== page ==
Last night saw a trip to the airport to see a friend off to Australia. To be fair, we knew he’d be transported sooner or later. I arrived by the skin of my teeth (if I brushed them more often, a skin wouldn’t form on them) thanks to signal failures on the Piccadilly Line. Once we’d seen the Friend in Question off and done that whole choking-back-manful-tears thing, we went into town to get something to eat.
The place we found was Arancina on Westbourne Grove. A delightful little Sicilian caff, very worth a visit. The food is good, cheap and plentiful, the service is quick and the decor is fantastically quirky (it includes half a Fiat 500). I would absolutely recommend it to most people. See also http://www.yelp.co.uk/biz/arancina-london for the views of others and http://www.arancina.co.uk/ for the official website. I see they have another branch, which explains what happened to the other half of the Fiat.
I took the Tube back, as the airship is in for a respray. The Tube in the summer has a tendency to get uncomfortably stuffy, so I decided to get out at London Bridge and stretch my legs. Investigating some vague directions I read a long time ago, I went down Talbot Yard, a little alley off Borough High Street. Now, there are those who will tell you that going down unknown dark alleyways at 11pm is a bad idea. To those people, I say “shut up.”
Down this alleyway, I found one of the most significant sites in the history of English literature. Here it is.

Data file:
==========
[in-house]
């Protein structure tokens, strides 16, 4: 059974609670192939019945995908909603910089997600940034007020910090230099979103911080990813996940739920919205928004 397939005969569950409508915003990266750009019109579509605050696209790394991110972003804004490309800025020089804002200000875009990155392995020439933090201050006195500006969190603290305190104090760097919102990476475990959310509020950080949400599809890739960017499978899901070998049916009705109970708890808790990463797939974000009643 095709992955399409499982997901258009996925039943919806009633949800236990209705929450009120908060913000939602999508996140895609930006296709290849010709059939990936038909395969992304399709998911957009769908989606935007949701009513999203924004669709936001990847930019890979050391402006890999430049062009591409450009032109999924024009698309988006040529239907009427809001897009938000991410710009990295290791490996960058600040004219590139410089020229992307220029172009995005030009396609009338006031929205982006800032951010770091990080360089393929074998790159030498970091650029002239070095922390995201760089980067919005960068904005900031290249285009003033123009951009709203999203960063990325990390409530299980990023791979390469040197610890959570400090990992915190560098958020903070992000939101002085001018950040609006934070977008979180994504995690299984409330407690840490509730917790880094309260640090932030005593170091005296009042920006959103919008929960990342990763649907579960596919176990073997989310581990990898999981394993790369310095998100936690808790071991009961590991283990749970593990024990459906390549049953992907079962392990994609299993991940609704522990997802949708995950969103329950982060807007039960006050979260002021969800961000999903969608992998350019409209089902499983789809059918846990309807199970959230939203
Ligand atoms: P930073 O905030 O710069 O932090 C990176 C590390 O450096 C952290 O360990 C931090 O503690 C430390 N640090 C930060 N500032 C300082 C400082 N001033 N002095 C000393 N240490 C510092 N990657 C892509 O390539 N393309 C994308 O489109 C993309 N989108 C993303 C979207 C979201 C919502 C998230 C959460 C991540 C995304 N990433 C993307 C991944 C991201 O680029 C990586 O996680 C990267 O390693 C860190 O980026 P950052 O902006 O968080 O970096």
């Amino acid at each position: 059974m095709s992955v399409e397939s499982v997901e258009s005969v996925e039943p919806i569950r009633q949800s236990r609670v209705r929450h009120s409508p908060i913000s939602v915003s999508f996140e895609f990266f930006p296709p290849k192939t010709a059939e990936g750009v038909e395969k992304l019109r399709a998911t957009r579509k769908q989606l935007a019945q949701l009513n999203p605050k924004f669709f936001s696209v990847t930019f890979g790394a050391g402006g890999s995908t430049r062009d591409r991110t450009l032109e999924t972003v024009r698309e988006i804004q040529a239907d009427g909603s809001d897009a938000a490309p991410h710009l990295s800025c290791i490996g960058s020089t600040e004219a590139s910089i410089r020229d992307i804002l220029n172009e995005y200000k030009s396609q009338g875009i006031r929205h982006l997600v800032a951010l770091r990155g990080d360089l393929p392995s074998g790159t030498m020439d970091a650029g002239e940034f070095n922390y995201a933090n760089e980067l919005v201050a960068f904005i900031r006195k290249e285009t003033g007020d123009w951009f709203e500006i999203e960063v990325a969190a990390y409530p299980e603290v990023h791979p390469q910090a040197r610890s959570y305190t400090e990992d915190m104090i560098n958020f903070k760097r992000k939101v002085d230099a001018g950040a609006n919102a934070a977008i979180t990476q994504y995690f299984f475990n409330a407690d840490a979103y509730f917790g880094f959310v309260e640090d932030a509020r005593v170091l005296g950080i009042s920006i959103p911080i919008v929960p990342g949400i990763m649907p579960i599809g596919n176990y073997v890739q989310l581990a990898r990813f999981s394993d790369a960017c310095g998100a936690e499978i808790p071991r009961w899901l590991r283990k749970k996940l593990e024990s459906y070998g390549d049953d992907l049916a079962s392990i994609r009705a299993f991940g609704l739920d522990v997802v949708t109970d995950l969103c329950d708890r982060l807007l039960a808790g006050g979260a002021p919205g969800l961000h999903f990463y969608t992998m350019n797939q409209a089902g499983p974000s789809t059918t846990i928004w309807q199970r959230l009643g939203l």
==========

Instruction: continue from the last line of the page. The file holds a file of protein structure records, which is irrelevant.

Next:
Let’s take a closer look at that plaque, shall us?
Yep. this unassuming copy shop behind an unassuming travel agent is the site of the Tabard, where Chaucer meets his fellow backpackers in the General Prologue, which it has to be said is not the catchiest title. I suspect that if Chaucer had had an agent, he’d have been made to change it to something more exciting. The relevant passage goes thus:
“In Southwerk at the Tabard as I lay
Redy to wenden on my pilgrymage
To Caunterbury with ful devout corage,
At nyght was come into that hostelrye
Wel nyne and twenty in a compaignye
Of sondry folk, by aventure yfalle
In felaweshipe, and pilgrimes were they alle,
That toward Caunterbury wolden ryde;”
I don’t know if you’ve ever been to Canterbury, but those guys down there will not shut up about the Canterbury Tales. Compared to that, this little back-alley plaque seems almost too modest. I’m not sure if it’s classy not to draw much attention to it, but when you look at the fuss they make over Shakespeare…